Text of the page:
I had a message from a fellow special needs parent this week. Two words of that message have impacted on me greatly. She wrote..."I'm struggling."
It is the centre piece of every support group, the most common theme on online special needs parent forums, the single most heard words when I meet up with people.
For some of those parents, it is so bad that I encourage them to see a doctor for support.
In my years as a fellow special needs parent I have found there is a secret epidemic affecting so many special needs parents and it needs talked about:
Depression in the special needs mum or dad is so understandable but too often goes unnoticed.
People see a mum crying and think she is having a bad day.
What they don't know about is all the other nights she cried in private and no-one knew.
My eyes are more tuned to see people struggling since I have walked that path.
I know what it is like to look at my child and worry for his future.
I recognise that feeling of failure when you realise your child is just not developing as they should.
I know the pain of taking your child to hospital when they should be outside playing with friends.
It is isolating when your child is disabled or has special needs and it is ok to admit that.
Society sadly expects us to be positive, upbeat and encouraging and often I see parents who are so emotionally overwhelmed, so sleep deprived, so beaten down by the system, that they have so little hope.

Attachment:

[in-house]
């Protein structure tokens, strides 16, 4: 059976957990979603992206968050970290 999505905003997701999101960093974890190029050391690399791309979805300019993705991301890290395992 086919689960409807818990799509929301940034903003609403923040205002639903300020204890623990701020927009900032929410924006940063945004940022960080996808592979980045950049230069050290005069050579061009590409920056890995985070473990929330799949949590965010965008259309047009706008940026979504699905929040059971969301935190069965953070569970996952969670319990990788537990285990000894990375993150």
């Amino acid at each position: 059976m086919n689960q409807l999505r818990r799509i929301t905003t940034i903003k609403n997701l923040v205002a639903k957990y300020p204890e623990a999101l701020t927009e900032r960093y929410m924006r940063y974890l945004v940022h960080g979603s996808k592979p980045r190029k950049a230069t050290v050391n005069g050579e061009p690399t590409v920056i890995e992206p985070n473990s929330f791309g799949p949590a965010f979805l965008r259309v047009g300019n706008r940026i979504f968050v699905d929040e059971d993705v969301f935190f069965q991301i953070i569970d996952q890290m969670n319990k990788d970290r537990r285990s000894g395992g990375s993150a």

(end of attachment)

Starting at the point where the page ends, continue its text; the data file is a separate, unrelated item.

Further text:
When you have a child who struggles in school every day, a child who won't eat, or has no friends, or is being bullied for being different, or who cannot play in a park as the equipment is unsuitable for their needs how would you feel?
If your child was denied the support they need, or could not communicate, or is living in pain every day...
Is it any wonder there is an epidemic of depression among parents of children with additional needs?
While so many are on medication, and this is vital, we also as a society need to recognise that special needs parenting is exhausting and draining.
Medication is wonderful but what about better support and understanding for our children, better care for those in society who are full time carers, training for staff so they can better meet the needs of the most vulnerable, and a society less prone to judge and quicker to encourage?
The current epidemic of depression among special needs families is concerning, but what worries me more is that continual budget cuts and ignorance in society is breeding not only depression among the parents but sadly I am now seeing siblings, and even special needs children themselves, struggling with the same issues.
Don't ever be afraid to tell someone you a real struggling.
Don't ever be afraid to ask for help.
Together we can support each other and help make a better future for us and our children.
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